The government of Sudan is expected to no longer hand down a death sentence for those found guilty of apostasy, a crime that is highly frowned upon in the Islamic world. The government did say that the law also must go further and also decriminalise blasphemy, which still carries a severe penalty for anyone convicted.
Sudan is one of the few countries in the world where people have been executed for leaving the Islamic faith.
Mohamed Hassan Arabi, a member of the Sudanese transitional government, said that lawmakers would remove the death penalty for apostasy by repealing Article 126 of the Penal Code, but will not abolish punishment for abandoning Islam. Under the new rules, people will not face the death penalty but will instead, along with the charge of blasphemy, be subjected to punishments that could include six months in prison, flogging, a fine, or a combination of all three.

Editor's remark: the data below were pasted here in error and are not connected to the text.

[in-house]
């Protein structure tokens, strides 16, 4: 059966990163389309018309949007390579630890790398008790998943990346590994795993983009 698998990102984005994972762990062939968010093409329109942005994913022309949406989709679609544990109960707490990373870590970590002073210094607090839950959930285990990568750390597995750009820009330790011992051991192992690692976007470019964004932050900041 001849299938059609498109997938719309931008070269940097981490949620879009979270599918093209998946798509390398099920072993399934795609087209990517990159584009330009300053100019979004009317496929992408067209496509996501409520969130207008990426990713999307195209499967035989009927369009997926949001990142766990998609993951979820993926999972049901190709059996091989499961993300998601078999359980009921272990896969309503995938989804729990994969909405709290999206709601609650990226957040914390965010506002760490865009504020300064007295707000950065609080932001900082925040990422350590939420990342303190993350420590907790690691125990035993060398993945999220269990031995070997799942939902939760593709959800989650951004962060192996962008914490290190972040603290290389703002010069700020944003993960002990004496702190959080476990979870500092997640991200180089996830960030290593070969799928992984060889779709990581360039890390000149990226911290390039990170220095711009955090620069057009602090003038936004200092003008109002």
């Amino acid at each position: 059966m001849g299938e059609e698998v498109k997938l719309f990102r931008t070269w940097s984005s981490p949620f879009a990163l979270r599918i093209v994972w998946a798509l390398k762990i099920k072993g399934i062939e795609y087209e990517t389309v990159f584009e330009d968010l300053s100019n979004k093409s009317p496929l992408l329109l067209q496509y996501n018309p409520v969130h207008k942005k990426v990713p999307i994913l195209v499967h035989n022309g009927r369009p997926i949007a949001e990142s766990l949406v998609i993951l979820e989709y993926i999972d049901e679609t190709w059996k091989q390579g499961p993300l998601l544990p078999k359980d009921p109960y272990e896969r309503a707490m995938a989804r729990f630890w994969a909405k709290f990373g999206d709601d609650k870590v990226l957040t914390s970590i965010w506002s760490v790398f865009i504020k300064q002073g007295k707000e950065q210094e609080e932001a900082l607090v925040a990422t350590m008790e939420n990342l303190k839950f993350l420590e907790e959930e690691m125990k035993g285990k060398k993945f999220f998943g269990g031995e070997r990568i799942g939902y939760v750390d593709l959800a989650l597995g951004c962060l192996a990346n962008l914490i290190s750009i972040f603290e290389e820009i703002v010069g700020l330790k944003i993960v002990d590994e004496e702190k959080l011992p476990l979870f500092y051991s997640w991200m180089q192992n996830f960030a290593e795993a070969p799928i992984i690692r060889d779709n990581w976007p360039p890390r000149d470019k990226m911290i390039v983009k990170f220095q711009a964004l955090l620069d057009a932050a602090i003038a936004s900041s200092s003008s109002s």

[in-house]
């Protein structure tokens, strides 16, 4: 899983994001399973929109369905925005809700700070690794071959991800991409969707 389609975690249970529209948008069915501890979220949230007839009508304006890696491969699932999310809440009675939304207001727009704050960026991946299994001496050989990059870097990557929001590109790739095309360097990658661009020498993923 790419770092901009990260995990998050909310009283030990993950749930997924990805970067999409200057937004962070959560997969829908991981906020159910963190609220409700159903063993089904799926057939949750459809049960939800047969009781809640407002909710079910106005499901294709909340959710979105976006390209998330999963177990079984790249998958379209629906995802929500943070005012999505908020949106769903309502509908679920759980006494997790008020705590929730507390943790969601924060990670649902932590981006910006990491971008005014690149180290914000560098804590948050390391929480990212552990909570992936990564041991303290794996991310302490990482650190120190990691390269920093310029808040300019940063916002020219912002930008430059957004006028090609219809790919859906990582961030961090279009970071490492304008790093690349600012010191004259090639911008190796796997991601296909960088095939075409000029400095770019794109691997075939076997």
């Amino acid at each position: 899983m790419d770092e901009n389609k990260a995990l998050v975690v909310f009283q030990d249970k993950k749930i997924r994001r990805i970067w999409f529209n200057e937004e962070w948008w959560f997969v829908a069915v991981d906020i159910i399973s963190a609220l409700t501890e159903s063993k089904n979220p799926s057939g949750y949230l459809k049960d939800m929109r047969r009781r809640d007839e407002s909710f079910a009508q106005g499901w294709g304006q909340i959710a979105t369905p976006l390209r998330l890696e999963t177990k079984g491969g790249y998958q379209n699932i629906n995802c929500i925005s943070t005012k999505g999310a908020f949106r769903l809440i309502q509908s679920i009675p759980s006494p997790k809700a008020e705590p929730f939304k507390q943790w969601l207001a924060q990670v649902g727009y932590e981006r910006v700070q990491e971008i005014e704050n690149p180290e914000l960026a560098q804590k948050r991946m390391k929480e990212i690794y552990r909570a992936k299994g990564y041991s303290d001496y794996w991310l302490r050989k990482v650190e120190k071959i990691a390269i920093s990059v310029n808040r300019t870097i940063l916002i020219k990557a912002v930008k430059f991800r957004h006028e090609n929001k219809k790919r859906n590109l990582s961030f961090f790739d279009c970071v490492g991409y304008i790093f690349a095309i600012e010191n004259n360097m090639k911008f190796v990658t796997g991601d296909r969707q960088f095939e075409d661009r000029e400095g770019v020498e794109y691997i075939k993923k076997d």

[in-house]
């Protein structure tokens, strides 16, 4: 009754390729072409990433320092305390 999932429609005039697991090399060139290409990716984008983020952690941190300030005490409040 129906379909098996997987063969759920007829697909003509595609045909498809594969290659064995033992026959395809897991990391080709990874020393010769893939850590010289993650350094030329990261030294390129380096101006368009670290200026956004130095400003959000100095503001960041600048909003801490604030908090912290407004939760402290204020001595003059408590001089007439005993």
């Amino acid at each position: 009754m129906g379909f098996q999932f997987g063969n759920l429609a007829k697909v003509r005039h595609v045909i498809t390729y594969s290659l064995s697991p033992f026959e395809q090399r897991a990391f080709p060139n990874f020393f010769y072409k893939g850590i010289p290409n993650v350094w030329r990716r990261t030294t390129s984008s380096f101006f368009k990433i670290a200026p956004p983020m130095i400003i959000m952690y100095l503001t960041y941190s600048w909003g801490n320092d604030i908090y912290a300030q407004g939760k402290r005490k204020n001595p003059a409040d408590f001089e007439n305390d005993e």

“It is a huge step forward that Sudan is planning to abolish the death penalty as a punishment for apostasy. We hope this move will serve as a positive inspiration to the thirteen other countries around the world that similarly have a death sentence for the same crimes,” Humanists UK’s Director of Public Affairs and Policy Richy Thompson said.
In May 2014, a pregnant Christian woman, Meriam Yahia Ibrahim, was sentenced to death for apostasy after refusing to reject her Christian faith. The 27-year-old, whose father was a Muslim but raised as a Christian from the age of six, was sentenced in June 2014 by the Sudan Court of Appeal.
Afghanistan, Mauritania, Qatar, Saudi Arabia, and Somalia all have the death penalty for apostasy, but are not known to have carried out a sentence for several years.